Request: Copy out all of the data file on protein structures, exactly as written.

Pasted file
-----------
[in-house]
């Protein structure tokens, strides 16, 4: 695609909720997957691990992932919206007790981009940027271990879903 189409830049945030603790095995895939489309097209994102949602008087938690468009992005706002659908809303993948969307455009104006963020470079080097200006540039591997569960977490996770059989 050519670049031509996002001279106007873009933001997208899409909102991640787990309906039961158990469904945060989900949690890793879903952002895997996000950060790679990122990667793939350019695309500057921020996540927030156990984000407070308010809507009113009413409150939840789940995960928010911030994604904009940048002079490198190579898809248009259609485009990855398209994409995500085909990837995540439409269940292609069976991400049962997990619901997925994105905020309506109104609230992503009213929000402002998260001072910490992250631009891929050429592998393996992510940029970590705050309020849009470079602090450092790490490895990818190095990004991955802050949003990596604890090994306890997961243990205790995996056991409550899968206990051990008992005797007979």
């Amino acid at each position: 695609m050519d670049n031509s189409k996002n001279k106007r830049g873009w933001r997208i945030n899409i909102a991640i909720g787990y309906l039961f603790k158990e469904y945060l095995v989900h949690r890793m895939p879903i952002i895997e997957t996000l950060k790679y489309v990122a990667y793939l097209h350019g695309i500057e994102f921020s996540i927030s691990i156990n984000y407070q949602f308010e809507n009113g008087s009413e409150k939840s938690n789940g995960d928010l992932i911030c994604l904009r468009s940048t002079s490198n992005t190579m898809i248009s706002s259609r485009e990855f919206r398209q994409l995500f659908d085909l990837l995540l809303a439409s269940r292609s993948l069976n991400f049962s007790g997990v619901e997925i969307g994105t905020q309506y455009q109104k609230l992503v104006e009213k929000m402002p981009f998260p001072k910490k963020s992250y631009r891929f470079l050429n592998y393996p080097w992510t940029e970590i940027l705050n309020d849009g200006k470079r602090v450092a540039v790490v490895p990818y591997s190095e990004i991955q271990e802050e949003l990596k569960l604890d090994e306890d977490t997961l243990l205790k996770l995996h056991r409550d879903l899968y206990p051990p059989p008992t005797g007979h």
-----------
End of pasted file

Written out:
[in-house]
């Protein structure tokens, strides 16, 4: 695609909720997957691990992932919206007790981009940027271990879903 189409830049945030603790095995895939489309097209994102949602008087938690468009992005706002659908809303993948969307455009104006963020470079080097200006540039591997569960977490996770059989 050519670049031509996002001279106007873009933001997208899409909102991640787990309906039961158990469904945060989900949690890793879903952002895997996000950060790679990122990667793939350019695309500057921020996540927030156990984000407070308010809507009113009413409150939840789940995960928010911030994604904009940048002079490198190579898809248009259609485009990855398209994409995500085909990837995540439409269940292609069976991400049962997990619901997925994105905020309506109104609230992503009213929000402002998260001072910490992250631009891929050429592998393996992510940029970590705050309020849009470079602090450092790490490895990818190095990004991955802050949003990596604890090994306890997961243990205790995996056991409550899968206990051990008992005797007979």
């Amino acid at each position: 695609m050519d670049n031509s189409k996002n001279k106007r830049g873009w933001r997208i945030n899409i909102a991640i909720g787990y309906l039961f603790k158990e469904y945060l095995v989900h949690r890793m895939p879903i952002i895997e997957t996000l950060k790679y489309v990122a990667y793939l097209h350019g695309i500057e994102f921020s996540i927030s691990i156990n984000y407070q949602f308010e809507n009113g008087s009413e409150k939840s938690n789940g995960d928010l992932i911030c994604l904009r468009s940048t002079s490198n992005t190579m898809i248009s706002s259609r485009e990855f919206r398209q994409l995500f659908d085909l990837l995540l809303a439409s269940r292609s993948l069976n991400f049962s007790g997990v619901e997925i969307g994105t905020q309506y455009q109104k609230l992503v104006e009213k929000m402002p981009f998260p001072k910490k963020s992250y631009r891929f470079l050429n592998y393996p080097w992510t940029e970590i940027l705050n309020d849009g200006k470079r602090v450092a540039v790490v490895p990818y591997s190095e990004i991955q271990e802050e949003l990596k569960l604890d090994e306890d977490t997961l243990l205790k996770l995996h056991r409550d879903l899968y206990p051990p059989p008992t005797g007979h």